See full screen
See full screen – search for San Francisco if you see a world map.
The New York Times recently ran a story about San Francisco high rises – mostly downtown and South of Market – with steel frames that harbor particular risk in a quake of magnitude seven or higher. About 40 of these skyscrapers, erected before a 1994 building code outlawed a flawed welding technique, were cited in an April USGS report.
It’s one of those stories that could’ve used in interactive map at its core, but instead (it’s the news business, kid!) the map was a small, static graphic (see below) and the story ended with a list of the addresses.
Image courtesy NYT.
So here’s a simple map of those 39 steel moment-frame buildings. A few necessary caveats: this is the handiwork of a casual mapper trying out a new tool. I’ve been looking for a way to use OpenStreetMap to make personalized maps and spotted some earthquake maps from the Japanese OSM community with uMap, so it seemed worth a try. It was heavy going for a map made on the fly – the polygon tool was clunky and importing the list as a cleaned up .CSV wasn’t happening.
Still, a few things pop out: A few of these risky buildings are also near construction sites. In OSM, these are shown in sage green. (The light green represents parks.)
The struggle to use the uMap polygon tool is real. This is a closeup of 550 California Street, with a 19-story office building under construction nearby.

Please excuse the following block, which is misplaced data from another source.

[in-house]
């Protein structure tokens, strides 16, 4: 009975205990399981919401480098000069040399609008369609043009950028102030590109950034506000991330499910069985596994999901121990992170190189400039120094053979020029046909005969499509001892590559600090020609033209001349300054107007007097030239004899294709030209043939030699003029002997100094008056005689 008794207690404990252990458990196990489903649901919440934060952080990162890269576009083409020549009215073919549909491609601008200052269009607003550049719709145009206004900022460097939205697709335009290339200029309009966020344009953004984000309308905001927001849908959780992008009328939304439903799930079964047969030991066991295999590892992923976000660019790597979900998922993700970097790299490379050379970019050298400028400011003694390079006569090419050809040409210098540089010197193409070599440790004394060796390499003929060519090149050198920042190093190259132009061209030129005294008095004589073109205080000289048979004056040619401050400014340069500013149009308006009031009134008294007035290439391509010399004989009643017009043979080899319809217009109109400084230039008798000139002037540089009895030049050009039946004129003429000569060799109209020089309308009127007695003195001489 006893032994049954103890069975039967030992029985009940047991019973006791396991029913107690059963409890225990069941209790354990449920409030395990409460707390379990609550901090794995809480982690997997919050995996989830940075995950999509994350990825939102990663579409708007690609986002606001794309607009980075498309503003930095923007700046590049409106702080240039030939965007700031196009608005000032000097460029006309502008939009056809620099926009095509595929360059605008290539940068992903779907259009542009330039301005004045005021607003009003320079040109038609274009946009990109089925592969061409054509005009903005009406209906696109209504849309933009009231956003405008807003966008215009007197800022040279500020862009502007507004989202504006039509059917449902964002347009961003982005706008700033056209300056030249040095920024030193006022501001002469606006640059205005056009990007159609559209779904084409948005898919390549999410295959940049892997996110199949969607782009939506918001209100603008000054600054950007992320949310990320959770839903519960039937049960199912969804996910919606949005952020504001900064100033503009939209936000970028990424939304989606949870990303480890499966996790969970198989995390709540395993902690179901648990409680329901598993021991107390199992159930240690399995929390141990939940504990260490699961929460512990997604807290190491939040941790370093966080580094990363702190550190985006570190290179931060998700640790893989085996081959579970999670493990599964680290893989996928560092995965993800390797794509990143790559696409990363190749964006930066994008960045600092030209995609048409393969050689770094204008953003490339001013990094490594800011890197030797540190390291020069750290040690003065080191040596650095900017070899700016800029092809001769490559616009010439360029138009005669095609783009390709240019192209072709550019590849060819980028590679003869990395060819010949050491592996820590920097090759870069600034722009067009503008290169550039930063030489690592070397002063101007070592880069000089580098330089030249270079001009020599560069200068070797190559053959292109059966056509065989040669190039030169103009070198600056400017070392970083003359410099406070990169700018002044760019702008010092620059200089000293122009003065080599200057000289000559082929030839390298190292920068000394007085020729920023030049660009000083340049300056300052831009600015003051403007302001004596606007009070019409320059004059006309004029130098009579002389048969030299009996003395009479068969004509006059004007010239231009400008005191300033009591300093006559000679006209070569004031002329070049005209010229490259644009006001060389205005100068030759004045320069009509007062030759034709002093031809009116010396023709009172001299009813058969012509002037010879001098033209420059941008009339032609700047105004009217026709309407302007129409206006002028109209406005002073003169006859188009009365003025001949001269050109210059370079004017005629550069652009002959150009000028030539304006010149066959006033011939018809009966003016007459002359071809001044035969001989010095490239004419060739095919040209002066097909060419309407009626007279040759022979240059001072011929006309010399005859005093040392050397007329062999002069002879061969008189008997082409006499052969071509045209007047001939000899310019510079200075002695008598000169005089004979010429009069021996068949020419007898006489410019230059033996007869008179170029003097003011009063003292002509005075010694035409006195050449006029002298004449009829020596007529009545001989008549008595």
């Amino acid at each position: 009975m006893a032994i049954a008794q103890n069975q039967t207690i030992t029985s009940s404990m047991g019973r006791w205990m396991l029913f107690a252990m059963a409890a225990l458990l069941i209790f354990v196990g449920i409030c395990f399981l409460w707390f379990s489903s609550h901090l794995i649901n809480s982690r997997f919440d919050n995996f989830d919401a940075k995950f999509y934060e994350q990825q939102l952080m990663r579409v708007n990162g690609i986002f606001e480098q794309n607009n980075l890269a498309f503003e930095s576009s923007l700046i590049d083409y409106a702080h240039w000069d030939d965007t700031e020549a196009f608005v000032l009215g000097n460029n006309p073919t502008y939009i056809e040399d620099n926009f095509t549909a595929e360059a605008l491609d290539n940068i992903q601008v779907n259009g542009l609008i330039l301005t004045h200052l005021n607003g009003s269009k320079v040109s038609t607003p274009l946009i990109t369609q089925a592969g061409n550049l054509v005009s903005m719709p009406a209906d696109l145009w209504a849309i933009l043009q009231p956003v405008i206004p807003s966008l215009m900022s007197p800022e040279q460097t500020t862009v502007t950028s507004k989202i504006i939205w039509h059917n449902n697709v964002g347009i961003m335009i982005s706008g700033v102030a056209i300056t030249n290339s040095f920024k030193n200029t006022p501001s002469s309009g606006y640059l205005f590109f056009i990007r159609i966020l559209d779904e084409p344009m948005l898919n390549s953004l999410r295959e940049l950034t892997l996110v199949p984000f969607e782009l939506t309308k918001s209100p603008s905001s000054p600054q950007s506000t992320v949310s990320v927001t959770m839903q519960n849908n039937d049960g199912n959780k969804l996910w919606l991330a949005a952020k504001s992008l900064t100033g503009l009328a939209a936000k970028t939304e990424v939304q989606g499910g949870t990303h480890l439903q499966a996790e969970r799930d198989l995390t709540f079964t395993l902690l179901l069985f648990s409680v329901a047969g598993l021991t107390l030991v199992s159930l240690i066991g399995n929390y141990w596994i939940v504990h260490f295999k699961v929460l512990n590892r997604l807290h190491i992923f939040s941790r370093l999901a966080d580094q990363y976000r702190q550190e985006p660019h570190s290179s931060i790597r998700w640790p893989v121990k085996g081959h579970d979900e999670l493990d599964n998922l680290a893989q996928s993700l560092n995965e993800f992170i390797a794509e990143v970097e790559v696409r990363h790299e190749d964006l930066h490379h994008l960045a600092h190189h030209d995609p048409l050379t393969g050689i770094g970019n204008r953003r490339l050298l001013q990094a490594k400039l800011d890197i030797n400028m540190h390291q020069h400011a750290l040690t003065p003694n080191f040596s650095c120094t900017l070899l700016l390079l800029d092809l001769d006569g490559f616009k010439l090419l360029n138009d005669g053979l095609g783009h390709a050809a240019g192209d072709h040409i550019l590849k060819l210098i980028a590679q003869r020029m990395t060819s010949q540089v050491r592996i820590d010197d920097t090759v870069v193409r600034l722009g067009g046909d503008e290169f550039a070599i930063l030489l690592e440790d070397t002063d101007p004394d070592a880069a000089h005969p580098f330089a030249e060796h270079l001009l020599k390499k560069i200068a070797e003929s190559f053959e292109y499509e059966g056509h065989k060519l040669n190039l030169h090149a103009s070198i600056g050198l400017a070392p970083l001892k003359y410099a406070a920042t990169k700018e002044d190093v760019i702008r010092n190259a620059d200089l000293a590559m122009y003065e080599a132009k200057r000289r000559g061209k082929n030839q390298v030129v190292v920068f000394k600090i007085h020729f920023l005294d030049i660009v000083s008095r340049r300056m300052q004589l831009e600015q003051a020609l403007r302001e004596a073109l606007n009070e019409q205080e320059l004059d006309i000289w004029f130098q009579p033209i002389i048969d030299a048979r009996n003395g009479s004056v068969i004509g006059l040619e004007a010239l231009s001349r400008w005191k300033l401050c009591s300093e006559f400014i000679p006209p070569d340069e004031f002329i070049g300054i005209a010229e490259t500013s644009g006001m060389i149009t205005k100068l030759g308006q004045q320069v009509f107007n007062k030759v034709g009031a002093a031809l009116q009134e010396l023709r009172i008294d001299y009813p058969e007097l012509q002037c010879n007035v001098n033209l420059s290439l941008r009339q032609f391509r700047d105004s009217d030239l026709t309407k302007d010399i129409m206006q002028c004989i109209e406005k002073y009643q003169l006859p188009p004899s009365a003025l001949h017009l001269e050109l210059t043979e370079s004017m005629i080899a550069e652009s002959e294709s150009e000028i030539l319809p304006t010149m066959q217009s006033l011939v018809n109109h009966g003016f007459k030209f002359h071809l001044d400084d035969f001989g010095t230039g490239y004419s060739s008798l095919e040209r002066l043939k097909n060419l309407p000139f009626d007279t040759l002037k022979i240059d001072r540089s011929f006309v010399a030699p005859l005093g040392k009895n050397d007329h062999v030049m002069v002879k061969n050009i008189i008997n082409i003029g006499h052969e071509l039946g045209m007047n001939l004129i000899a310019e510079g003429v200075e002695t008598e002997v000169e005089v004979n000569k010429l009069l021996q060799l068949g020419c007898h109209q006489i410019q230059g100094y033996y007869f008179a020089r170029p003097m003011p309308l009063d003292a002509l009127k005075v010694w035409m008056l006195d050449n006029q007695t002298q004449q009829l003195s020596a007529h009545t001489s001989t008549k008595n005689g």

The Folsom Bay Tower will be a 39-story, 422-foot (129 m) residential skyscraper.
Park Tower at Transbay will have 43 stories, First & Mission’s Oceanwide Center features 636-foot-tall tower on Mission at First Street and a 910-foot-tall tower on the opposite corner on First Street.
And much like the reporter, shocked to discover the NYT offices are in one of these buildings, there were a few a-ha moments. A family member works in one and I’ve been inside at least a handful recently – an event at Autodesk, a movie at Embarcadero Center, a meetup, drinks with a friend staying at the Marriott, emerged from the Montgomery Street Station in front of one three or four times, etc.
It’s an unscientific sample size of one (well, two if you count the reporter) but would wager that most people who live or work in San Francisco are around, if not inside, these buildings frequently.